The thing about staying in a high-rise hotel in downtown Chicago is that, without seeming creepy or voyeuristic, you get these interesting glimpses into the lives of others.
I took a break from my primping routine this morning and opened my blinds, coffee in hand, to look out at the skyline that surrounded me. I watched some construction workers toil in the cold, Illinois air; they were working on top of a building, and I imagined how frigid the breeze off Lake Michigan must’ve been.
This afternoon at the focus group facility, I looked down from the 7th floor and saw a tiny Mini Cooper with its checkerboard roof zoom around a corner; I wondered where it was going. I saw people hustling down Michigan Avenue during their lunch break, and looked across the street into a neighboring skyscraper, only to see boring, white offices with nary a poster, devoid of trinkets and with robots slaving away.
I noticed the lack of creativity, the absence of color — both literally and figuratively. It made me appreciate for a moment, regardless of how chaotic the advertising world may be at times, my job.
This evening, my co-workers and I shared a beverage at Whiskey Sky atop the W Hotel. We took in our surroundings: the immaculate bar, the odd and tres swinger-esque couples, the skyline. We looked out into high-rises that were new to our gaze, and we saw a man on one floor of a condo building engaged in a lively phone conversation. We saw another man a floor above Mr. Lively, his face illuminated by the computer screen that he was glued to. I looked up a few floors and saw a cluttered residence, worthy of a Hoarders episode.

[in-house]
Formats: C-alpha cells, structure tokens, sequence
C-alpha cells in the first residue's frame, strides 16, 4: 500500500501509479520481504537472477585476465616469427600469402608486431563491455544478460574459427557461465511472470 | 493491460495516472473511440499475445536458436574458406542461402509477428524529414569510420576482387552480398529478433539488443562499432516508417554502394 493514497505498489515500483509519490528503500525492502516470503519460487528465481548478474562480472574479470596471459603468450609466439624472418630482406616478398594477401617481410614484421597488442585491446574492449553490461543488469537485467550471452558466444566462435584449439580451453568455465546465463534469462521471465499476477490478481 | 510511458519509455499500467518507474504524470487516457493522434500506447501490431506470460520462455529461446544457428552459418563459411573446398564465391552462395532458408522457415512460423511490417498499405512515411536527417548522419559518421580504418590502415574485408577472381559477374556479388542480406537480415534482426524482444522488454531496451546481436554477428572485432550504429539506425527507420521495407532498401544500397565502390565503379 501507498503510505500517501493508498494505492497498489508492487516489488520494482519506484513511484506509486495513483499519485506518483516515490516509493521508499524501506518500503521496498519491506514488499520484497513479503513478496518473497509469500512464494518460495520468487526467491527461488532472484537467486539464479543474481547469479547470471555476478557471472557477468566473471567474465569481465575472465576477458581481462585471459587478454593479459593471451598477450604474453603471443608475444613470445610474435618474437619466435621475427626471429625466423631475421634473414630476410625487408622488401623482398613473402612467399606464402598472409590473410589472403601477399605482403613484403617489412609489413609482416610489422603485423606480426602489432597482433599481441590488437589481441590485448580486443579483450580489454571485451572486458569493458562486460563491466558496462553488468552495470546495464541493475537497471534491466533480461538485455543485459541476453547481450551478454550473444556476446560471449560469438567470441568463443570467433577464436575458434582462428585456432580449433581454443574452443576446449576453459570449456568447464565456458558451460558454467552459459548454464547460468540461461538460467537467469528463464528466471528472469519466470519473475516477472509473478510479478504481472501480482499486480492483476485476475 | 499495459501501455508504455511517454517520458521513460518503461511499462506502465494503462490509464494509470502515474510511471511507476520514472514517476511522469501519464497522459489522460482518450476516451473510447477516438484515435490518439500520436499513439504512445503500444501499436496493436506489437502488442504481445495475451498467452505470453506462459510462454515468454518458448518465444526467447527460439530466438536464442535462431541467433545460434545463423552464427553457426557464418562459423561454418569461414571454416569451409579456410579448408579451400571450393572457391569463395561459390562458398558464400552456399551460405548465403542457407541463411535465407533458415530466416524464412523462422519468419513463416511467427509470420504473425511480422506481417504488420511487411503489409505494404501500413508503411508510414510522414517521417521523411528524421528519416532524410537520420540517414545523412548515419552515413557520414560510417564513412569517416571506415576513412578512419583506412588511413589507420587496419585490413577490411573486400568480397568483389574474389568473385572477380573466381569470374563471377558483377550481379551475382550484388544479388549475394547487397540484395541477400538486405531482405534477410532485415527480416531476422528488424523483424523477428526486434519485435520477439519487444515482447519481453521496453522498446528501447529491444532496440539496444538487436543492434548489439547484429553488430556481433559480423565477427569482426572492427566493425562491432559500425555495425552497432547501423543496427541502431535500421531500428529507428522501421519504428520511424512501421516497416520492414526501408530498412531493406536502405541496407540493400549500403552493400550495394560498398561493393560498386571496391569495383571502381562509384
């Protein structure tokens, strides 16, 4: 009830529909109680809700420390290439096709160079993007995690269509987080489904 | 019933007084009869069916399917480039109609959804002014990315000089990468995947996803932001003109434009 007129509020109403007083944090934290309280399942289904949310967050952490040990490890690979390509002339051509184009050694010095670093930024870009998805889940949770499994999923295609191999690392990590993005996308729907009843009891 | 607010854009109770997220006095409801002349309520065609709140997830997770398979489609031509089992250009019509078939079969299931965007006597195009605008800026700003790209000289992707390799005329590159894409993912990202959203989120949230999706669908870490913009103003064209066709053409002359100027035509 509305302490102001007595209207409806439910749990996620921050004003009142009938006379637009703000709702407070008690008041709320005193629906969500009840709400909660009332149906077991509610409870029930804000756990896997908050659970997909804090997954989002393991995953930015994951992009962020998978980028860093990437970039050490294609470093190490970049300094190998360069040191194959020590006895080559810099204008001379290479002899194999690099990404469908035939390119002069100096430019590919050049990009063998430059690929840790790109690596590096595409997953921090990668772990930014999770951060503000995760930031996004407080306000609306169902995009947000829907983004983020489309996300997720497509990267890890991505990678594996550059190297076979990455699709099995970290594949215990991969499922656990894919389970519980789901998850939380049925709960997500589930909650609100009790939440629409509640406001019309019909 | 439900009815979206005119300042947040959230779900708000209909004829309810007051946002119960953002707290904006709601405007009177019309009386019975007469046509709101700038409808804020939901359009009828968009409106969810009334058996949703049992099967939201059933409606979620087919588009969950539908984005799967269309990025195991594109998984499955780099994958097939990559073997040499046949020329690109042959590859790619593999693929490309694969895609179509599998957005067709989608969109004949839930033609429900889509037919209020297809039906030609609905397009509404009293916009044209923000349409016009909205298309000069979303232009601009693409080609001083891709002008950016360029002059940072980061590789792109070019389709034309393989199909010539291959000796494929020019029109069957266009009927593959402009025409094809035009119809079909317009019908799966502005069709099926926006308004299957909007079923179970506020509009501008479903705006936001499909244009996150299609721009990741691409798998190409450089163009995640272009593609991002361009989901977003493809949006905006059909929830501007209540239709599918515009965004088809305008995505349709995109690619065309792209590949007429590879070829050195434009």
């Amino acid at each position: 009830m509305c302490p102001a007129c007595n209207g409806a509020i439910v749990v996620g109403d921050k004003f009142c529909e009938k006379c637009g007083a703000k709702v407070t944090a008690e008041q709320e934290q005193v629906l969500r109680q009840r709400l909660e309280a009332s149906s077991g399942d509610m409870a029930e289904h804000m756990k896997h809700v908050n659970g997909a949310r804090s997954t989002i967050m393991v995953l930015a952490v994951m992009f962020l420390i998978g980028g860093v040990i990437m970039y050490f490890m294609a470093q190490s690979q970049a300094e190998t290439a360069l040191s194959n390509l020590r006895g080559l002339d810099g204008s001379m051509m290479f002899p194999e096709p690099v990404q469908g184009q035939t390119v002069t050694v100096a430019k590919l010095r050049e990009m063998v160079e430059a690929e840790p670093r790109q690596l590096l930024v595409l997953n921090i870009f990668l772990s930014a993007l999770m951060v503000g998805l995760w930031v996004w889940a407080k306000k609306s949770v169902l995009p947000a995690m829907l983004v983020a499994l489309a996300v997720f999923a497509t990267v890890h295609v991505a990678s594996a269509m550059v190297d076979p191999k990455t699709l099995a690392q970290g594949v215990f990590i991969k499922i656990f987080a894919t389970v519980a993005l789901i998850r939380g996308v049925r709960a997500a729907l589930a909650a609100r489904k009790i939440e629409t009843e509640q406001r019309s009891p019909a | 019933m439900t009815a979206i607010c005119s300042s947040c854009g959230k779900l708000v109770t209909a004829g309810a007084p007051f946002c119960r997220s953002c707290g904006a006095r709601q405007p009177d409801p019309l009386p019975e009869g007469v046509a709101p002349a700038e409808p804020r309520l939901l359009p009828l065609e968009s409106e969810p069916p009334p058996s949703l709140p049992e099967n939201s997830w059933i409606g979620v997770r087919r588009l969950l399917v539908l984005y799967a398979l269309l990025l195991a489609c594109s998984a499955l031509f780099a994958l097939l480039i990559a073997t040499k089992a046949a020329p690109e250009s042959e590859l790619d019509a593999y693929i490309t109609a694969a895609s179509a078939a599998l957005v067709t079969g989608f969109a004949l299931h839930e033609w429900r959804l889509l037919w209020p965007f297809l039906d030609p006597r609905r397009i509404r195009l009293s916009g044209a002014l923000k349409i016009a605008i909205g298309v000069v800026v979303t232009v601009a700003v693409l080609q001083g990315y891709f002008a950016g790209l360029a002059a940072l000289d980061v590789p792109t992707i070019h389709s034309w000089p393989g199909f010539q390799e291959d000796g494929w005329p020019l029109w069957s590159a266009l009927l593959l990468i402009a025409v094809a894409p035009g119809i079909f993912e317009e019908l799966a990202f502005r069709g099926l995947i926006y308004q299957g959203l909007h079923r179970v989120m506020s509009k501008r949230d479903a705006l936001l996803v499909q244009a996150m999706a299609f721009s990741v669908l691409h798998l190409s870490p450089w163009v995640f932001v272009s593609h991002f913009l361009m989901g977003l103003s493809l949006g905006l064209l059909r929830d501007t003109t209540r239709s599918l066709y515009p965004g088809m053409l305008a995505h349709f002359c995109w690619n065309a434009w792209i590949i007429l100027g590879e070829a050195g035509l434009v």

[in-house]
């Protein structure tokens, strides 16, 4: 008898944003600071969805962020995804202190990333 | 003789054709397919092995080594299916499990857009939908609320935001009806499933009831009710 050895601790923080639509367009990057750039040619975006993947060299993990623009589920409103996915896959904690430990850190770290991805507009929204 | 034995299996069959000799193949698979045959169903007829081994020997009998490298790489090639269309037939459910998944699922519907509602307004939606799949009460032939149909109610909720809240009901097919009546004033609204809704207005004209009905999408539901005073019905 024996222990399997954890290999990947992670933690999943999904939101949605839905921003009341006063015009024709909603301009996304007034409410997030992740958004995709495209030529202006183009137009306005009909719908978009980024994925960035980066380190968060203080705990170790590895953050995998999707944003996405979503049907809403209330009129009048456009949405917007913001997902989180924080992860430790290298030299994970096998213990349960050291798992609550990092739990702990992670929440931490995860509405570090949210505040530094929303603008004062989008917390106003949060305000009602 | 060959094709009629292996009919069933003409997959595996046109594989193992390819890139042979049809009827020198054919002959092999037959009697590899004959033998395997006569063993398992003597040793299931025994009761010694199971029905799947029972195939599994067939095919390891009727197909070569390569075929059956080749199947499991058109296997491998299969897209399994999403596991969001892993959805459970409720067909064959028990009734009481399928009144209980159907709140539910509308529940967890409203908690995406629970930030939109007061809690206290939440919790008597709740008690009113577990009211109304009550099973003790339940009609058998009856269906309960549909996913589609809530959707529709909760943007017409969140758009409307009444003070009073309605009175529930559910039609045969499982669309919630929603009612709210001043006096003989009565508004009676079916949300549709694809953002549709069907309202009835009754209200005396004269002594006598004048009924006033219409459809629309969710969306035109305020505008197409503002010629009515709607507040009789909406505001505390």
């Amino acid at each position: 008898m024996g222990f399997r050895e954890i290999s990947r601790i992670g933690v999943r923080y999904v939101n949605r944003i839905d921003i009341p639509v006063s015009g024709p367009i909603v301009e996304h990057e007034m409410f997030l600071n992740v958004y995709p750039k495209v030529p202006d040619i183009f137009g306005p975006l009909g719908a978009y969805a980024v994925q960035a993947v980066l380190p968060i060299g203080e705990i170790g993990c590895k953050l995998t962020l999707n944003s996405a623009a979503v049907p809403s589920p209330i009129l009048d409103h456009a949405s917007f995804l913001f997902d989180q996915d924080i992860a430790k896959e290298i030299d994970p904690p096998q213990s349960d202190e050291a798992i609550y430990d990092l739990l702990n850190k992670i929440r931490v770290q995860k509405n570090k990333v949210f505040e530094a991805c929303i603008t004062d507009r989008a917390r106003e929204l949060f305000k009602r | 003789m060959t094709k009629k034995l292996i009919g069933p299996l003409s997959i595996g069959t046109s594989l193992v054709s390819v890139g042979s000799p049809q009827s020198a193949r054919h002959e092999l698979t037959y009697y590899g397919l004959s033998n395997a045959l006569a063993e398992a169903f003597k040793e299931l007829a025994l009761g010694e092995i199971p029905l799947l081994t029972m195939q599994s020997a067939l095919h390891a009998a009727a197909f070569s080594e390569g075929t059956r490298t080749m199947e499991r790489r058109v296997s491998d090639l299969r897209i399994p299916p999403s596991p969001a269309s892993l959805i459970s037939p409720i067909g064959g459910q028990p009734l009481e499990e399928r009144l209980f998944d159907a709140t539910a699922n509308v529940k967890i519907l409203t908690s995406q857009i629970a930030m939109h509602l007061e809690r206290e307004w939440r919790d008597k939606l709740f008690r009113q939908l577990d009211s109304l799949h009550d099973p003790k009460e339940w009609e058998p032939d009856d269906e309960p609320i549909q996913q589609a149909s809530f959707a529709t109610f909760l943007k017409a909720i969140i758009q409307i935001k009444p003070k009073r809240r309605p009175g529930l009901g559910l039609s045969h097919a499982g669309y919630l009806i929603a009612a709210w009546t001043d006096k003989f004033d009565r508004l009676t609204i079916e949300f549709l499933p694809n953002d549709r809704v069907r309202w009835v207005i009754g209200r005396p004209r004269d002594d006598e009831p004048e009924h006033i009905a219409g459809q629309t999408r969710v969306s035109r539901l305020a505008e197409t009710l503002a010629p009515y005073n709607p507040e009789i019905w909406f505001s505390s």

The funny thing about life in general is that if we pause to behold the world around us, it inspires a gratitude that we never knew. My life, while quiet, prone to routine and with a propensity for cocooning myself and being a homebody, is uninspiring to most…but comfortable to me. And today as I glimpsed the lives of others mere blocks from where I’m staying, I felt a new respect for my peaceful existence and took comfort in the fact that while as interesting (or not) as others’ lives may be around me, mine is my own — for better or for worse. I can change it if I want to, can leave it alone if I want to, and go to sleep each night — assuming I’ve done those things — knowing it’s exactly as I want it to be.
Tonight I am thankful for the power of influence over my own life, and for the ability to make it what I want — either due to inspiration from others, or from my silent, peaceful dreams each night.